Featherstone Rovers chairman Mark Campbell is calling for the sport’s current promotion and relegation format to remain in place long term.
Campbell’s comments follow views aired by Wigan Warriors chairman Ian Lenagan who has expressed concerns about the current Super 8s format.
Mr Lenagan recently revealed to members of the media that discussions between clubs and the Rugby Football League over potential changes to the current league structure - for 2018 - have already begun.
He believes there is a ‘fundamental problem” with the Super 8s and claims the way in which the format results in a “splitting” after 23 weeks needs to be “addressed”.
But Rovers chief Campbell is adamant the structure requires little in the way of change, stating continuity will prove vital.
“Standards in the Championship and League 1 have undoubtedly increased since the Super 8s format was introduced, there are no longer any easy games outside of Super League,” said Campbell.
“You just have to look at Dewsbury, who, this season, have lost games to the newly-promoted second-tier clubs.
“From our point of view, and from the point of view of our supporters, the Super 8s concept means every single game, and every single point on offer, counts a great deal. It counts more than ever before, in fact.
“When in the past have we been two or three rounds into a season and started to see fans become excited about their team’s chances, or worry about their team’s position in the division?
“The concept is delivering and it is absolutely vital we remain consistent on this subject. The Super 8s being in place, in my view, is crucial for several Super League, Championship and ambitious League 1 clubs.
“Mr Lenagan’s concerns over not knowing the fixtures after 23 weeks of the season, in my view, makes very little sense.
“We were faced with the issue directly last season, sealing our place in the top four on the final day of the regular season.
“We had less than five days to work things out and took the challenge head on, attracting massive crowds for all three of our home games in the Qualifiers.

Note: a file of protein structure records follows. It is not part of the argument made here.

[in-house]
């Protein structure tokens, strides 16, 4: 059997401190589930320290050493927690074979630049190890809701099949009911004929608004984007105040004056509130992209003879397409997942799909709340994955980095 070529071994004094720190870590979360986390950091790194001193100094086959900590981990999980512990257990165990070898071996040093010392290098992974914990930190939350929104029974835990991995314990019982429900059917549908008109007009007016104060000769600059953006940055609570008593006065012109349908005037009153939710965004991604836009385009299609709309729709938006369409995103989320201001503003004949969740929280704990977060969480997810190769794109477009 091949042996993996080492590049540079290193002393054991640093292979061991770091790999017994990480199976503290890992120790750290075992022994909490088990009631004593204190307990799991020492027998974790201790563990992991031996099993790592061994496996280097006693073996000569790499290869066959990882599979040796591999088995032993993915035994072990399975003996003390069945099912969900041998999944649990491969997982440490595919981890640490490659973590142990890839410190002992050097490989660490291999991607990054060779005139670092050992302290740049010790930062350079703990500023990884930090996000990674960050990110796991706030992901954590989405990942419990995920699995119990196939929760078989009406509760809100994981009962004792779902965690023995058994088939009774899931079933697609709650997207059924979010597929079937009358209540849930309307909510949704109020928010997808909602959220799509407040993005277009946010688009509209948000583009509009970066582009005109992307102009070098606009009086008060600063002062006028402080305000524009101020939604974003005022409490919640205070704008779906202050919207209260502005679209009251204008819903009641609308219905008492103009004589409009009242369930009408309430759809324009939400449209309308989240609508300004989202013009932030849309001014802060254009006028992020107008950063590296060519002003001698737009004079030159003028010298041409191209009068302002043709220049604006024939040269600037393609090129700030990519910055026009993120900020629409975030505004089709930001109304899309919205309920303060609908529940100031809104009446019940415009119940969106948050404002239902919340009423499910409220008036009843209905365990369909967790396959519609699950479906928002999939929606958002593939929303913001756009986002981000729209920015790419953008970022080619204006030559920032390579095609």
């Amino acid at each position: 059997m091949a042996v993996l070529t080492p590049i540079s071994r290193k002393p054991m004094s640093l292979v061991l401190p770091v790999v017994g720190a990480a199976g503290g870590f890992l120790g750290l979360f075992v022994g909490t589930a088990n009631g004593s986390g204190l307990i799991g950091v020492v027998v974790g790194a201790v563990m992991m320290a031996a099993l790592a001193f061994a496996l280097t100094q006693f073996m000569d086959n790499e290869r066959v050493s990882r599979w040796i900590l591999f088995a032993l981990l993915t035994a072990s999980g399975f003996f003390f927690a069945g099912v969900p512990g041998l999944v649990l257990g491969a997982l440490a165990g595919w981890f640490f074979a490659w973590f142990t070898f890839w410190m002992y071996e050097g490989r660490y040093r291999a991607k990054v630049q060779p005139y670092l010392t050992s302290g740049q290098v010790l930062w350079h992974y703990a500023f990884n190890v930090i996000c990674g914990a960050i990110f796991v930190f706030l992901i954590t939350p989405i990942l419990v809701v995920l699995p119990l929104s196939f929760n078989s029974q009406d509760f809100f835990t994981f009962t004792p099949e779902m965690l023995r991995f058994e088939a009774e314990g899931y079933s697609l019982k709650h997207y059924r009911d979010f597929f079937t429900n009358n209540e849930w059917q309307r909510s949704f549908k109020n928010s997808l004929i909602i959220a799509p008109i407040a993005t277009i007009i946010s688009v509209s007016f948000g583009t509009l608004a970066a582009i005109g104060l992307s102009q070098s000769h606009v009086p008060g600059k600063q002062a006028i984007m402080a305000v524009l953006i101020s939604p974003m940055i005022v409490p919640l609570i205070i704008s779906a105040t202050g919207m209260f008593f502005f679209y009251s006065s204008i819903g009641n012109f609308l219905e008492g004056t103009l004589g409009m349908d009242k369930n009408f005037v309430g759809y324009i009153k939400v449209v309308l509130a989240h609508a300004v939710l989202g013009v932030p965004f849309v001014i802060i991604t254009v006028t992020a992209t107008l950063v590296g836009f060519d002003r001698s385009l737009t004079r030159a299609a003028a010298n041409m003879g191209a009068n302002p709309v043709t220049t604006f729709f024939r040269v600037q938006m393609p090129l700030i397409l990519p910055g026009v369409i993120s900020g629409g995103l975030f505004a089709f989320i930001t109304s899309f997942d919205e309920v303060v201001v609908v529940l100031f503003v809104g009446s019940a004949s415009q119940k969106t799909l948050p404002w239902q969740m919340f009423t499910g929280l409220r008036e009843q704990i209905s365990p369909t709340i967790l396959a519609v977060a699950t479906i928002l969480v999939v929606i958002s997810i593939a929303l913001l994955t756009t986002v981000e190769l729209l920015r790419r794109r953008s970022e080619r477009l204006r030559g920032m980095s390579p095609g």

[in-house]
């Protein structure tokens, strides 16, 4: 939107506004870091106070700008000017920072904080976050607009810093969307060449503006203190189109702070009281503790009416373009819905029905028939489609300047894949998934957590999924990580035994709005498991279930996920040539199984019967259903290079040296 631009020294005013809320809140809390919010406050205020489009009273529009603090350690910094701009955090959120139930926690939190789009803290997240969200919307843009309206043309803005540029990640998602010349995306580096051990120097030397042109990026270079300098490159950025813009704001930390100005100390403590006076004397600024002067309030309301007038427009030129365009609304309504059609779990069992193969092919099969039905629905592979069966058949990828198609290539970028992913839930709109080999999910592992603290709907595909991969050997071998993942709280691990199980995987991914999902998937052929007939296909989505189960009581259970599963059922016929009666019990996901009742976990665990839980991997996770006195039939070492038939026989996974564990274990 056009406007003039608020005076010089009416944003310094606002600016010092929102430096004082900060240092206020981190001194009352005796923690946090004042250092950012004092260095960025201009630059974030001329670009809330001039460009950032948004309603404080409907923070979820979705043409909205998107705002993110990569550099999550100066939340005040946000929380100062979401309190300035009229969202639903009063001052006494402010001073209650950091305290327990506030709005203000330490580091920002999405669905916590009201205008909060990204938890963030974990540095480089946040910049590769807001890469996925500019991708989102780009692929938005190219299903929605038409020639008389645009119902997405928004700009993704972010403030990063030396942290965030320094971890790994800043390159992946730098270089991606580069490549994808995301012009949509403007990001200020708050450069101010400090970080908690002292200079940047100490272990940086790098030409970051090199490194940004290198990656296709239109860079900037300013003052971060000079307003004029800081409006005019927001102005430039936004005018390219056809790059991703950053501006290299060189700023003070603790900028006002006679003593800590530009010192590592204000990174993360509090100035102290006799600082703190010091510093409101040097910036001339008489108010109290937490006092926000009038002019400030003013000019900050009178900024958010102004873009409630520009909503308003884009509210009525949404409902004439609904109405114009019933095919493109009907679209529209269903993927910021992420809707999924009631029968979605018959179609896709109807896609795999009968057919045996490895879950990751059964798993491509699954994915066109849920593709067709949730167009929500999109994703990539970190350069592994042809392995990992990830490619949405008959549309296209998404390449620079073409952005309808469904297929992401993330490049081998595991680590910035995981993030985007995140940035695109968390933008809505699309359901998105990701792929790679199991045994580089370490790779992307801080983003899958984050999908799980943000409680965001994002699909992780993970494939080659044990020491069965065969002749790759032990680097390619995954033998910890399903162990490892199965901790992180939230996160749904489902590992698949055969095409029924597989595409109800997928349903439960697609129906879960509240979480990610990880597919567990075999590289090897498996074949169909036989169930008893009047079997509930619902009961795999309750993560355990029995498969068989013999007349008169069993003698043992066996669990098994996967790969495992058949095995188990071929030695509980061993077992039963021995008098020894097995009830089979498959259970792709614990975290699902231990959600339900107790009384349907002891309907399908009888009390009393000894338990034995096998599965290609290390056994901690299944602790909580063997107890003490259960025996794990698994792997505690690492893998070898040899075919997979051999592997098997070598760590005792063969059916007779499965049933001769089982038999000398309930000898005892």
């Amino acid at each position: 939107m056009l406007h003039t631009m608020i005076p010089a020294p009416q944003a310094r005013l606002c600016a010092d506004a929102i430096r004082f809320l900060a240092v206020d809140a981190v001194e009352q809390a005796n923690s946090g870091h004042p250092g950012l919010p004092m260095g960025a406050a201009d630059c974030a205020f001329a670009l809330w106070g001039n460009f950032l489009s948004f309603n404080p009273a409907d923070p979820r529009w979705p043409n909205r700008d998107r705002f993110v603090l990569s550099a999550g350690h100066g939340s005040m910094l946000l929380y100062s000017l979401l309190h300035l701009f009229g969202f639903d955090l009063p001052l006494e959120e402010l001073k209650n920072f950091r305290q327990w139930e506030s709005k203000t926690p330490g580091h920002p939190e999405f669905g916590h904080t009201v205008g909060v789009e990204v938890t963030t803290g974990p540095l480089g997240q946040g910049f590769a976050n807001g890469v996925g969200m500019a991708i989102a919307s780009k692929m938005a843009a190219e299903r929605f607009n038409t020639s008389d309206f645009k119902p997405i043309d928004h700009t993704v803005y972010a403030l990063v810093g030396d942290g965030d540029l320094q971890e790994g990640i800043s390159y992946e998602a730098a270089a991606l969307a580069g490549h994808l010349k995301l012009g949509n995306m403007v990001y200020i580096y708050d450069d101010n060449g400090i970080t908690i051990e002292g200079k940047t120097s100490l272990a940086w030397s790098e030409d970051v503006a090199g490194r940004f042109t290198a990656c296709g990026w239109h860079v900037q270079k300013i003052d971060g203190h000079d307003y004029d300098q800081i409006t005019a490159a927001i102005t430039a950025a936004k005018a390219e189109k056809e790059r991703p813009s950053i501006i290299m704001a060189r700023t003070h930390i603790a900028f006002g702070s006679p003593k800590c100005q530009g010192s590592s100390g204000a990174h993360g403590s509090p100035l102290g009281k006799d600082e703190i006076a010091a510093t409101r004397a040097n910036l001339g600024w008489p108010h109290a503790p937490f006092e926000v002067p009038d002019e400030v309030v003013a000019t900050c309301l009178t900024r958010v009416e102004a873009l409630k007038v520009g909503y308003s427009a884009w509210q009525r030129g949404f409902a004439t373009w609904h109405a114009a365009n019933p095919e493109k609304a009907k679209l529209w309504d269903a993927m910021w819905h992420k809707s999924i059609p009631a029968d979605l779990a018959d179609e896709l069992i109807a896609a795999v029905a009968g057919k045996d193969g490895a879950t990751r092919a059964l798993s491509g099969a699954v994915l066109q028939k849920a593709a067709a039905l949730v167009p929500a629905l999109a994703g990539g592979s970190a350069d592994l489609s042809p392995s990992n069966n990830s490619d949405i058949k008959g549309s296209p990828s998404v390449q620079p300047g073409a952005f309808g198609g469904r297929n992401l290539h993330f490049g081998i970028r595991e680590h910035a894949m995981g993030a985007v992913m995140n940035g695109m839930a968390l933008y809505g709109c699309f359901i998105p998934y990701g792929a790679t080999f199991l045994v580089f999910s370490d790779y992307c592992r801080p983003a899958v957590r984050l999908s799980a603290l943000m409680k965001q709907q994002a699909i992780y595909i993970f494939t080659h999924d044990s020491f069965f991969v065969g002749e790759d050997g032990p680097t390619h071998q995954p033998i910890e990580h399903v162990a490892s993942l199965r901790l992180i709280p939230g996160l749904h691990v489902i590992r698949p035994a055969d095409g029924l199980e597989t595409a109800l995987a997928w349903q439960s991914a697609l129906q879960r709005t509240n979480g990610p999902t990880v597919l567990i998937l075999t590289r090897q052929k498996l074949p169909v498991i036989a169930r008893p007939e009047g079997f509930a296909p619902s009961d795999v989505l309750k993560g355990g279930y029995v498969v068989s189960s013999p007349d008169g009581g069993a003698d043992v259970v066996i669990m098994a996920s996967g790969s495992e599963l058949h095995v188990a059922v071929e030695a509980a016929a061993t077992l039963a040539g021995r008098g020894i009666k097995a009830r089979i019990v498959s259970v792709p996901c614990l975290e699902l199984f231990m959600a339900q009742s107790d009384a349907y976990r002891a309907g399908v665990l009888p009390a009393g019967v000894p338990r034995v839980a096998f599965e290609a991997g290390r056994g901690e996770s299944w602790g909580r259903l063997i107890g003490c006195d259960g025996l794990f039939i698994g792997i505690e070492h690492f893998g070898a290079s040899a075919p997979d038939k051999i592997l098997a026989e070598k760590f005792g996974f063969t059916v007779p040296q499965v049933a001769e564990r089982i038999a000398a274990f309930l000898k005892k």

“We had between 6,000-8,000 people turn out for our games against Hull Kingston Rovers, Leigh Centurions and Leeds Rhinos. Who would not want that? To put those numbers into perspective, just over 15,000 people live in Featherstone.
“There was clearly a desire for people to turn out in great numbers and watch our games beyond the 23rd round of the season. The concept certainly works for us.
“We have not had attendances anywhere near those in the last 20 years and, of course, from a business point of view, those sorts of games provide financial returns which allow teams like Featherstone to challenge, potentially prosper and, more importantly, grow, ensuring the Super 8s can continue to deliver huge excitement for tuning in and watching our sport.
“This club has not seen the kinds of attendances generated last year in the modern era of rugby league. We worked hard at it and enjoyed the experience, as did our supporters.
“I am sure the Rugby Football League will take on board Wigan’s concerns, regarding the Super 8s concept – and I am sure consultation will follow.
“Surely we cannot go back on this exciting format. It would only benefit clubs who believe they belong in Super League, not necessarily the ones who have earned the right to be there through on-field performance. This is sport after all.
“We as a club have not been consulted about the future of the Super 8s, as of yet, and given we are genuinely challenging for promotion, we would hope to be granted a seat at the table for such discussions.
“We have huge ambitions and will rule out no potential outcome this season or in the years ahead.
“However, if the opportunity of promotion or financial reward, based on our on-field efforts, becomes part of the sport’s history, then it is difficult to see how we could make a claim for a place in Super League.
“We cannot simply keep installing new systems and then pulling them. We have to be consistent and allow the game to adapt, as we are doing here at Featherstone.
“We have always supported innovation and are right behind the current concept. Looking after clubs who live in comfort street will do and has done the game no good at all.
“Growth will come if players, staff and supporters are able to dream big and attempt to deliver.”